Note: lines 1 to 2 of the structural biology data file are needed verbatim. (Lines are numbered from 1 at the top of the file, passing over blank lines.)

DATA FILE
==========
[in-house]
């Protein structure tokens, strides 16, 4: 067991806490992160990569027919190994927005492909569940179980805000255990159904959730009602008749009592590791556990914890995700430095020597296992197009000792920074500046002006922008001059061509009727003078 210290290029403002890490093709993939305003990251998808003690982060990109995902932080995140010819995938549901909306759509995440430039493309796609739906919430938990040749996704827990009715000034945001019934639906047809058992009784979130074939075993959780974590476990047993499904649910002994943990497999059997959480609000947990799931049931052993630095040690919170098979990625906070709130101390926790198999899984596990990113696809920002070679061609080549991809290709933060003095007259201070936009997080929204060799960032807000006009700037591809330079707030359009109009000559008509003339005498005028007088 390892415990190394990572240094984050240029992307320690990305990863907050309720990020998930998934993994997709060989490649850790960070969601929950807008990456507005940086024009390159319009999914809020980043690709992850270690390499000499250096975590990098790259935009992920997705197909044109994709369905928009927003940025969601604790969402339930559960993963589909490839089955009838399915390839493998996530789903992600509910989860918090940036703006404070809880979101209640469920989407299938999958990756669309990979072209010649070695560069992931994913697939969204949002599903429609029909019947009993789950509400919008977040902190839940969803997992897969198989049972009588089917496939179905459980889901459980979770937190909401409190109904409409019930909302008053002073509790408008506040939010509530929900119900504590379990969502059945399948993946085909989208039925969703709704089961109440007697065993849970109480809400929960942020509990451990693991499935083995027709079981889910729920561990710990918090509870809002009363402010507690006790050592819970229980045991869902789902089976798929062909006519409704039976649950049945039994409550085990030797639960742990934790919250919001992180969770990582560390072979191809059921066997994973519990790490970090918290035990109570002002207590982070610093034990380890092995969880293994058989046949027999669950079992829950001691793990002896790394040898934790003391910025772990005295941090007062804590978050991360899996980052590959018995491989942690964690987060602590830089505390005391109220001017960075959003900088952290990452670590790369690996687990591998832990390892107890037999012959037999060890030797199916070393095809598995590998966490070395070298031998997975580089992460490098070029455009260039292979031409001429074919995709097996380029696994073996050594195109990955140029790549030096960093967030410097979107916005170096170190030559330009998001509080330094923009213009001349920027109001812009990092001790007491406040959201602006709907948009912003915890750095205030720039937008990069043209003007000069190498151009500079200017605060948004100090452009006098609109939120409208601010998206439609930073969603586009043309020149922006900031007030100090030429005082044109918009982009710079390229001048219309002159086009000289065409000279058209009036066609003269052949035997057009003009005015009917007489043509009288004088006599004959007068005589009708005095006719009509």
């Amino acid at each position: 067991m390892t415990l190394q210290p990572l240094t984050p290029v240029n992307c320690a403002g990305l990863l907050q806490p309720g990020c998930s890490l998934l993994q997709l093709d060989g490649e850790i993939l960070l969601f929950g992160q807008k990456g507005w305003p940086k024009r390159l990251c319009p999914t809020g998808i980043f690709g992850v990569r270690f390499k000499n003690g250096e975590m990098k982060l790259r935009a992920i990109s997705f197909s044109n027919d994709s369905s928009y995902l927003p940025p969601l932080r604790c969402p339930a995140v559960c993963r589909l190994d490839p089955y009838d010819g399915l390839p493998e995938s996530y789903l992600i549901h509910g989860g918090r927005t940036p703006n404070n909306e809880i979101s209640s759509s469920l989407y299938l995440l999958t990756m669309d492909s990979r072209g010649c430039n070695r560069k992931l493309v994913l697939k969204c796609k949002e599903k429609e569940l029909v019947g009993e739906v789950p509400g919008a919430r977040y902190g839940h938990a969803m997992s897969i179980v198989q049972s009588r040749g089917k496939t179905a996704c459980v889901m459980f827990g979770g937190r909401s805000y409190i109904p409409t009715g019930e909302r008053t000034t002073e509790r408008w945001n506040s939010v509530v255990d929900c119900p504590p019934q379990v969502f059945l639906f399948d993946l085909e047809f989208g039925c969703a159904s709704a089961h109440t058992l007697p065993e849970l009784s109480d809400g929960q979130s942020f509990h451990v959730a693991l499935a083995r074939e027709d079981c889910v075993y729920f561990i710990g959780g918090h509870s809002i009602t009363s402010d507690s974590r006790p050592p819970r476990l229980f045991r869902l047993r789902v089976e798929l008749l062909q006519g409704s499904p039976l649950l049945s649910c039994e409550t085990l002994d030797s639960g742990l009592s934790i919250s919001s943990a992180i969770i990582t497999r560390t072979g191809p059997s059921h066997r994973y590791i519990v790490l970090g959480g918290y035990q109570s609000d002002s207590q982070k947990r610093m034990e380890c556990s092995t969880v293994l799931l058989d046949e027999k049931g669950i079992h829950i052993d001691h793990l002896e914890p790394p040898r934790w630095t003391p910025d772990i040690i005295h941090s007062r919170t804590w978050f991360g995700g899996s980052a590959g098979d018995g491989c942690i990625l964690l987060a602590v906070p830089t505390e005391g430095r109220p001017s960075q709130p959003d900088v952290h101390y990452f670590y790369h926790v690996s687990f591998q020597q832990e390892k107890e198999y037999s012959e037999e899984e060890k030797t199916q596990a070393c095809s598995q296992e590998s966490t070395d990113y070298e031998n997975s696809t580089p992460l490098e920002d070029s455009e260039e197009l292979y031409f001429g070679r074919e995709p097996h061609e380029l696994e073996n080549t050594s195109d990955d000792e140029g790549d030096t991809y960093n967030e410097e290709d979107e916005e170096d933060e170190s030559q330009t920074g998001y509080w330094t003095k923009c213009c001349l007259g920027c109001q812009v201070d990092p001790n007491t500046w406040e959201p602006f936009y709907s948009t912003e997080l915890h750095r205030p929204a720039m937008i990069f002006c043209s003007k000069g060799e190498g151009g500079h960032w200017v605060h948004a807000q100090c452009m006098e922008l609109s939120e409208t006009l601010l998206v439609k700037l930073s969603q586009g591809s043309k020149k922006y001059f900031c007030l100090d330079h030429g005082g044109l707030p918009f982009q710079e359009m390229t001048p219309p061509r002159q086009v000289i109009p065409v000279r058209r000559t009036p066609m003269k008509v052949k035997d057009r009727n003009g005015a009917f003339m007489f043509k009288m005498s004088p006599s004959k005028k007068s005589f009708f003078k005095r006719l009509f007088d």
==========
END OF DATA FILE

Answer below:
[in-house]
């Protein structure tokens, strides 16, 4: 067991806490992160990569027919190994927005492909569940179980805000255990159904959730009602008749009592590791556990914890995700430095020597296992197009000792920074500046002006922008001059061509009727003078 210290290029403002890490093709993939305003990251998808003690982060990109995902932080995140010819995938549901909306759509995440430039493309796609739906919430938990040749996704827990009715000034945001019934639906047809058992009784979130074939075993959780974590476990047993499904649910002994943990497999059997959480609000947990799931049931052993630095040690919170098979990625906070709130101390926790198999899984596990990113696809920002070679061609080549991809290709933060003095007259201070936009997080929204060799960032807000006009700037591809330079707030359009109009000559008509003339005498005028007088 390892415990190394990572240094984050240029992307320690990305990863907050309720990020998930998934993994997709060989490649850790960070969601929950807008990456507005940086024009390159319009999914809020980043690709992850270690390499000499250096975590990098790259935009992920997705197909044109994709369905928009927003940025969601604790969402339930559960993963589909490839089955009838399915390839493998996530789903992600509910989860918090940036703006404070809880979101209640469920989407299938999958990756669309990979072209010649070695560069992931994913697939969204949002599903429609029909019947009993789950509400919008977040902190839940969803997992897969198989049972009588089917496939179905459980889901459980979770937190909401409190109904409409019930909302008053002073509790408008506040939010509530929900119900504590379990969502059945399948993946085909989208039925969703709704089961109440007697065993849970109480809400929960942020509990451990693991499935083995027709079981889910729920561990710990918090509870809002009363402010507690006790050592819970229980045991869902789902089976798929062909006519409704039976649950049945039994409550085990030797639960742990934790919250919001992180969770990582560390072979191809059921066997994973519990790490970090918290035990109570002002207590982070610093034990380890092995969880293994058989046949027999669950079992829950001691793990002896790394040898934790003391910025772990005295941090007062804590978050991360899996980052590959018995491989942690964690987060602590830089505390005391109220001017960075959003900088952290990452670590790369690996687990591998832990390892107890037999012959037999060890030797199916070393095809598995590998966490070395070298031998997975580089992460490098070029455009260039292979031409001429074919995709097996380029696994073996050594195109990955140029790549030096960093967030410097979107916005170096170190030559330009998001509080330094923009213009001349920027109001812009990092001790007491406040959201602006709907948009912003915890750095205030720039937008990069043209003007000069190498151009500079200017605060948004100090452009006098609109939120409208601010998206439609930073969603586009043309020149922006900031007030100090030429005082044109918009982009710079390229001048219309002159086009000289065409000279058209009036066609003269052949035997057009003009005015009917007489043509009288004088006599004959007068005589009708005095006719009509």